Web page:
Pankaj was the inspiration of course, and within his lab, there were people who were tremendously helpful in developing some of the aspects. Su Liu was doing cancer growth stimulation in culture. Patrick Li was doing some of the polysome gradient experiments. When Patrick left, Kathy in Professor Chris Benz’s lab took over helping with the polysome profiling. In terms of collaborations outside of the Buck, there was Pete Nelson who is at the Fred Hutchinson Cancer Research Center. Pete was also working with rapamycin and is a long time collaborator with Judy.
Pete told Judy that he was working on rapamycin, and she said that we also had a similar project so we decided to work together. They the cancer experts that did all of the cancer and translational experiments. They work on a prostate cancer model, and they found that prostate cancer cells respond very strongly to SASP.
6. What’s next after this paper for this field?
The next step obvious step is to run a clinical trial with rapamycin or a rapalog. Rapamycin is already FDA approved, so this is exciting for clinical trials, but trials aren’t really something that basic scientists are equipped to do. Our paper is showing is that rapamycin would work well as an adjuvant therapy. So after you have received chemotherapy, senescent cells have been induced, and rapamycin can be used to block those otherwise harmful senescent cells. So rapamycin treatment should, in theory, delay relapse.
[We asked at this point if it was a concern that rapamycin is an immunosuppressant]
That’s always a good question to ask [laughs]! Rapamycin is labeled as an immunosuppressant. It is approved by the FDA for transplant rejection prevention. It prevents T-cell maturation. So when you receive a kidney transplant, you take rapamycin, and new T-cells do not mature, and therefore, nothing is there to attack the newly transplanted organ. So rapamycin is not an immunosuppressant in the classical sense of the term [it doesn’t kill existing T and B cells], but because it affects immune cells, it was labeled that way. In any case, no intervention is without risks. It is probably safe to say that in the case of cancer, the benefit of an intervention with rapamycin would largely outweigh the risk.
7. What were the major hurdles in completing this study?
The major hurdle was generating polysomes! Every time I needed a new round of polysomes, that postdoc that I was collaborating with had left. I should have learned the technique from the get go!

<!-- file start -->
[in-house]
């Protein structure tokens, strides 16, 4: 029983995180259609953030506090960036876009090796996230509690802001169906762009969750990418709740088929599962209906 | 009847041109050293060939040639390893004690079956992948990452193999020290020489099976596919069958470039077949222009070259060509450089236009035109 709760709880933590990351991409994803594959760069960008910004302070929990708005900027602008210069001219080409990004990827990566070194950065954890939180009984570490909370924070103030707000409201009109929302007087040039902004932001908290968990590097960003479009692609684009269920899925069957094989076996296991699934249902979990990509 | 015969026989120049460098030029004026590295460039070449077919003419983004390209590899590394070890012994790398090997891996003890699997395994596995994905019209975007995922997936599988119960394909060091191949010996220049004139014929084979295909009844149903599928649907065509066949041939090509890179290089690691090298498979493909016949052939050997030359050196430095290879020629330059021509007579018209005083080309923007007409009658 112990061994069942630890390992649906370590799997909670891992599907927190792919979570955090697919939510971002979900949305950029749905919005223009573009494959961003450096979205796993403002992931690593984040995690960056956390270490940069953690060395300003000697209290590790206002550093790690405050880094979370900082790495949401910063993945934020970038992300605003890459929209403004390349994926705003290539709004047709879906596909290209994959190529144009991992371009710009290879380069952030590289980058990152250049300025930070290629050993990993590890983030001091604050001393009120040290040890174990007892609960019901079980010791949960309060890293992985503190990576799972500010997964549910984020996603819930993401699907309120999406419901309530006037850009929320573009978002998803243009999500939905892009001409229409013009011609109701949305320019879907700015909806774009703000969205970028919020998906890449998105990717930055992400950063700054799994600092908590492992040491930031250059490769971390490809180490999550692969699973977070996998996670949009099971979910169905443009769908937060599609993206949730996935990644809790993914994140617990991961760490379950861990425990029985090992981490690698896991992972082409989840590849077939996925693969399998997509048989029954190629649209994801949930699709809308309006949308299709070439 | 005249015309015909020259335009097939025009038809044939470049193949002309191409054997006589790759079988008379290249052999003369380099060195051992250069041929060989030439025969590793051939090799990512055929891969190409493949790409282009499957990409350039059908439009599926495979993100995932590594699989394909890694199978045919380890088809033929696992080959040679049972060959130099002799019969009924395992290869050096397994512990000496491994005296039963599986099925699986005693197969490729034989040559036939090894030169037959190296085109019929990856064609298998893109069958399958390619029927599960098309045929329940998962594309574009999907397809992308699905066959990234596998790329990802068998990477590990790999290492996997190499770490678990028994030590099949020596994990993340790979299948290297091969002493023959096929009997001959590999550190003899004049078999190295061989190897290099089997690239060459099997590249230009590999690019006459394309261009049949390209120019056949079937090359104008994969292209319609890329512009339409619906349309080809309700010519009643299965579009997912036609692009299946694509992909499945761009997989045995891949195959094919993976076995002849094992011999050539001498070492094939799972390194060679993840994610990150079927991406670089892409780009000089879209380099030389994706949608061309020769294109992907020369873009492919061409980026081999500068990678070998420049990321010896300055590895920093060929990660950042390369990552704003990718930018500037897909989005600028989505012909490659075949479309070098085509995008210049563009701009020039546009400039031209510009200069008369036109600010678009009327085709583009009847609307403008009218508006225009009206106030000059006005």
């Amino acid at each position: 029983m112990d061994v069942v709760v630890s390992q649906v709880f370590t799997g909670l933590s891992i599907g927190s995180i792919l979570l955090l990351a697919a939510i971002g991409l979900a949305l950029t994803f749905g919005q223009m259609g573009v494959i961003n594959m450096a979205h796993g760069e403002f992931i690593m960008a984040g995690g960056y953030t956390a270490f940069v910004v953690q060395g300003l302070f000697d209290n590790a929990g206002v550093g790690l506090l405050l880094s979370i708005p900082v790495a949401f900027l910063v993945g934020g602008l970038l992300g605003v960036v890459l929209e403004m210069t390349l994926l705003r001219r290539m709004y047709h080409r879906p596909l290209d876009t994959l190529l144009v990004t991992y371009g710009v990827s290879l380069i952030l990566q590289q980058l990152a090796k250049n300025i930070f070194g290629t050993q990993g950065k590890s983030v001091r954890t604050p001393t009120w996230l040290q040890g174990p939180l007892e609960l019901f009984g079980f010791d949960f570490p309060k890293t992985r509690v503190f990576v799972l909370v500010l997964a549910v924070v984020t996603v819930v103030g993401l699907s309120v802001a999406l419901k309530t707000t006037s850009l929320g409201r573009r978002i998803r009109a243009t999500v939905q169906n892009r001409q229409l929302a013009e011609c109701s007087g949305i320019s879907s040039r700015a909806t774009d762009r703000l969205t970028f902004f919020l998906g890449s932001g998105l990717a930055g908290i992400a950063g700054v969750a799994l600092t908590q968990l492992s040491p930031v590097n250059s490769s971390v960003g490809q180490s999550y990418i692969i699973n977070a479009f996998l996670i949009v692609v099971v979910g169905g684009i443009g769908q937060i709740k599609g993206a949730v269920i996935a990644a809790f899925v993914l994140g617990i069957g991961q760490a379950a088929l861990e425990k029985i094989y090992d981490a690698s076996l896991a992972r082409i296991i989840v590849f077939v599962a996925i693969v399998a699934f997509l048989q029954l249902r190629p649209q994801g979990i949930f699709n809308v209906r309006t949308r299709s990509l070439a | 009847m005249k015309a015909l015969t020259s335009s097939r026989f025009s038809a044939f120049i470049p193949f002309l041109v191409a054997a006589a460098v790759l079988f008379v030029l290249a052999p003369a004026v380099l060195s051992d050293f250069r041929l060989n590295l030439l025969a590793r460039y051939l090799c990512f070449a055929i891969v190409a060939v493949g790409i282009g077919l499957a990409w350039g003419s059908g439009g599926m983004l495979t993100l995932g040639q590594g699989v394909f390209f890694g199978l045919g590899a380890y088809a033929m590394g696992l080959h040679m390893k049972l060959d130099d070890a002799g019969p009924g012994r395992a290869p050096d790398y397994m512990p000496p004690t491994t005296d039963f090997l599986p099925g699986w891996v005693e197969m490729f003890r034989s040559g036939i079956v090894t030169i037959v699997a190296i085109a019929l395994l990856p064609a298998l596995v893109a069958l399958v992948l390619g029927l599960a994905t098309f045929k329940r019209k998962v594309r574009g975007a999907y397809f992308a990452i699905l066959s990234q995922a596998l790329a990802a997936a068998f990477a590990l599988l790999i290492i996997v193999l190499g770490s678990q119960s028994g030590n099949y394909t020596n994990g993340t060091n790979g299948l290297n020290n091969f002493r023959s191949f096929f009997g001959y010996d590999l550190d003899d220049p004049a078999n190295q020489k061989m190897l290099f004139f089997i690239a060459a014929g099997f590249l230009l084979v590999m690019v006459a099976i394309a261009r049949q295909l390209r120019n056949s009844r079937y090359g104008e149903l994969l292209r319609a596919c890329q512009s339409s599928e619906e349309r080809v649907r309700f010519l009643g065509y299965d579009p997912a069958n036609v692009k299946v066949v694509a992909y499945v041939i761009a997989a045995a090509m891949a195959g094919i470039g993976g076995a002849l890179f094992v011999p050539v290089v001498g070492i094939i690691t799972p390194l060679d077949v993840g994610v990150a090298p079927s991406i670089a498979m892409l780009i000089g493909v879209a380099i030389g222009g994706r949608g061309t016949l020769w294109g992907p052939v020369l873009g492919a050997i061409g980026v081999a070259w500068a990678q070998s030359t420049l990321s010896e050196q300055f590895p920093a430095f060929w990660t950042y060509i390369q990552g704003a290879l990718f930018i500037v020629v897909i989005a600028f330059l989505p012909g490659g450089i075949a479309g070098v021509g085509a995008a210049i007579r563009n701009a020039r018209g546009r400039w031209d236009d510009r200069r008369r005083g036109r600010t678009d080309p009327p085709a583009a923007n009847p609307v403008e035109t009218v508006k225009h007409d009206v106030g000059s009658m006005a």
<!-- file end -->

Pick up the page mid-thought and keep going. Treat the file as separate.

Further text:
8. What’s next for you after this study?
I received positive comments after submitting this paper to Nature Cell Biology and these helped me to craft a strong application for a K99. I was successful in getting this grant, and one of the projects I proposed for it is a direct extension of this paper. The goal is to focus on one of the proteins downstream of mTOR: S6K2. This protein is not studied as much in the literature. S6K2 is important for blocking IL1-α translation, but we don’t know why.
9. How does the work relate to other findings from the lab or the Buck?
Half of the people at the Buck work in one way or another with mTOR. So everyone has some connection to translation or mTOR because of how important mTOR is in aging. We have various people working on different aspects of aging. Some are focusing on age-related pathologies, and others are working on aging in general using model organisms. I think that the Campisi lab fits somewhere in the middle because we work on cellular aspects of aging that can be applied to age-related pathologies but also to general aging in a sense of healthspan. We are connected to everyone. As long as there are senescent cells, this model could apply to everyone here.
10. What is the “big picture” of your findings and how will they impact the field of aging research?
We know that senescent cells accumulate at sites of age-related pathologies and in some pathologies that aren’t age related. We are still finding these things out. What is being taught currently is that the deleterious effect that senescent cells have is due to a proinflammatory profile. It is possible that rapamycin extends lifespan because it reduces the low level of chronic inflammation. So if you can think that this is true for aging in general, this could also be true for various age-related pathologies. It will be interesting to see the follow up on rapamycin and modulation of the proinflammatory profile of senescent cells.
I grew up in a small town called Chicoutimi in the northeastern part of Canada. It’s a French speaking region about 5 hours northeast of Montreal. I went to Sherbrooke to do my undergraduate and master’s in Biochemistry. After that, I went to McGill University in Montreal to do my PhD in cancer drug resistance. I joined Judy’s lab in 2008.
For more information on Remi’s publication check out the Buck Institute news release: